We Were Witches, at its heart, is about a single mother in the 1980’s trying to make it in the world despite all the obstacles in her way. But it is so, so much more. It is such an anomaly that I can’t explain it or put it into a genre. It is a feminist manifesto, it is a history lesson in the suppression of women. It is mystery and magic and yes, witches. It is brilliant and I loved every minute of it.
Emoni Santiago had a baby her freshman year in high school but that didn't stop her dreams of becoming a chef. Her mother died in childbirth and her father was largely absent so she depended on her grandmother, 'Buelo for help. For the most part, she was doing fine, juggling being a mother, a full-time student and a part-time job. Often her school work suffered and she was beginning to worry about how she was going get into a college, let alone pay for it. Her dream of being a chef only intensified when she enrolled in a cooking class at her school.
It is 1914, and the world has been on the brink of war so often, many New Yorkers treat the subject with only passing interest. Eliza Ferriday is thrilled to be traveling to St. Petersburg with Sofya Streshnayva, a cousin of the Romanovs. The two met years ago one summer in Paris and became close confidantes. Now, Eliza embarks on the trip of a lifetime, home with Sofya to see the splendors of Russia: the church with the interior covered in jeweled mosaics, the Rembrandts at the tsar's Winter Palace, the famous ballet.
Rose Mae Lolley is a fierce and dirty girl, long-suppressed under flowery skirts and bow-trimmed ballet flats. As "Mrs. Ro Grandee" she's trapped in a marriage that's thick with love and sick with abuse. Her true self has been bound in the chains of marital bliss in rural Texas, letting "Ro" make eggs, iron shirts, and take her punches. She seems doomed to spend the rest of her life battered outside by her husband and inside by her former self, until fate throws her in the path of an airport gypsy---one who shares her past and knows her future.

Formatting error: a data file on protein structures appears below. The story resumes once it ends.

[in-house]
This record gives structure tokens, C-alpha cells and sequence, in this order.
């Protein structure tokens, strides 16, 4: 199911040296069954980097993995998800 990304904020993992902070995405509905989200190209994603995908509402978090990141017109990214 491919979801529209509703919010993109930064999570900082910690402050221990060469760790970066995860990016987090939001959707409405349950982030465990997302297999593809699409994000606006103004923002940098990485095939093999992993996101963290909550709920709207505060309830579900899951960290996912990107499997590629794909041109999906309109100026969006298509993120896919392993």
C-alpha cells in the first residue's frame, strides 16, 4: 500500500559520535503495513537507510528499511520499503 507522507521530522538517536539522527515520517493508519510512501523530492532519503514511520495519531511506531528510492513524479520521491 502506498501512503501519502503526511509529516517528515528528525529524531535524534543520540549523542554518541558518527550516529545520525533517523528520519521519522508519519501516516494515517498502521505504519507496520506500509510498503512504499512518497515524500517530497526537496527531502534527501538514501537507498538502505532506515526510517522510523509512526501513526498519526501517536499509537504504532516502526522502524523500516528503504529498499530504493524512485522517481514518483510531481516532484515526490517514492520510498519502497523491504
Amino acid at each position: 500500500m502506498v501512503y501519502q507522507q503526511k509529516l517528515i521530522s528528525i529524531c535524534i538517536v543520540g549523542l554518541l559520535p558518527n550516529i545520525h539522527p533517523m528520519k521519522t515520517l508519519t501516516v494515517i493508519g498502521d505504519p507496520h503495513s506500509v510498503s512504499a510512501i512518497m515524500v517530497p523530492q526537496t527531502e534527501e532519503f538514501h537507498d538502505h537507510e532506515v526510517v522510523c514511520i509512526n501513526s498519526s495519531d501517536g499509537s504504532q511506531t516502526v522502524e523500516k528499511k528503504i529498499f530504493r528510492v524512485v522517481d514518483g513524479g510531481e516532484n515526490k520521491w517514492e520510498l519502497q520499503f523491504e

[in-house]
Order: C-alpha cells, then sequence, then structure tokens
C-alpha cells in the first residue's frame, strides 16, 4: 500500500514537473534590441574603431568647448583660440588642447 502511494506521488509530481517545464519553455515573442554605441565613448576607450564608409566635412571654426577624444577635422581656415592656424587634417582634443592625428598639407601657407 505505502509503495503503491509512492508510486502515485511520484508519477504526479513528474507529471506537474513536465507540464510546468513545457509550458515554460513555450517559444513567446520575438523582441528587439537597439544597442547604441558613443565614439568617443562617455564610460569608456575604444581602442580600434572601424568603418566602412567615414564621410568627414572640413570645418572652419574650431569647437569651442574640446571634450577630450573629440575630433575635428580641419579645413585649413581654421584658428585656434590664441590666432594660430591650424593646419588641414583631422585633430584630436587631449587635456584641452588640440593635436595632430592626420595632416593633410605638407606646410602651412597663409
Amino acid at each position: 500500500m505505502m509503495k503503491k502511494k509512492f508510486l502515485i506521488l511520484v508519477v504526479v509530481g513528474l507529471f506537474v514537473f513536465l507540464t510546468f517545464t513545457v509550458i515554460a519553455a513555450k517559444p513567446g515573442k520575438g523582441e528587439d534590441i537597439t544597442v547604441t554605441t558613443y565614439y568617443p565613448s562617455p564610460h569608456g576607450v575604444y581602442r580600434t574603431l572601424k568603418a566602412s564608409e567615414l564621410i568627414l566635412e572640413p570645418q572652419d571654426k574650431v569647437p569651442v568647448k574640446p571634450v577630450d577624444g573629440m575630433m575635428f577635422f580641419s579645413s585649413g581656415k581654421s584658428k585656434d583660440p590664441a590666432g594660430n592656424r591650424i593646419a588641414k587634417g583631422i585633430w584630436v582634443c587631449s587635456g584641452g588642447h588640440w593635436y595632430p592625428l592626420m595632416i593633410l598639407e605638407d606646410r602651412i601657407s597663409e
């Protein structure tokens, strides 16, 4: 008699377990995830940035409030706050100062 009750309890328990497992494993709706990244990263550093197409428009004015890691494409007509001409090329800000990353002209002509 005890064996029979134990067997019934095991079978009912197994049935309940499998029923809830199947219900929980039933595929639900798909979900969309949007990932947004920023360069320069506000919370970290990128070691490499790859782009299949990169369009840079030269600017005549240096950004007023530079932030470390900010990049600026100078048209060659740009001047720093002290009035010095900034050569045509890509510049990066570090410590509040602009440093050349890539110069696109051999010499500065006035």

The bestselling author of American Housewife is back with a fiercely funny collection of essays on marriage and manners, thank-you notes and three-ways, ghosts, gunshots, gynecology, and the Calgon-scented, onion-dipped, monogrammed art of living as a Southern Lady.
Lord Henry “Monty” Montague, young, handsome, and charming, has one last year of fun and freedom, before his father expects him to settle down and help run the family estate. Monty along with his best friend and secret crush Percy, are to have a Grand Tour of Europe. They are to drop Monty’s sister, Felicity, off at a finishing school along the way. Though bred to be a gentleman, Monty escapes these strictures by flinging himself into hedonistic pleasure, excessive drinking, bedding women and men, and flouting social expectations where he can.
Lida thought she was safe. Her neighbors wearing the yellow star were all taken away, but Lida is not Jewish. She will be fine, won't she?
But she cannot escape the horrors of World War II.
Lida's parents are ripped away from her and she is separated from her beloved sister, Larissa. The Nazis take Lida to a brutal work camp, where she and other Ukrainian children are forced into backbreaking labor. Starving and terrified, Lida bonds with her fellow prisoners, but none of them know if they'll live to see tomorrow.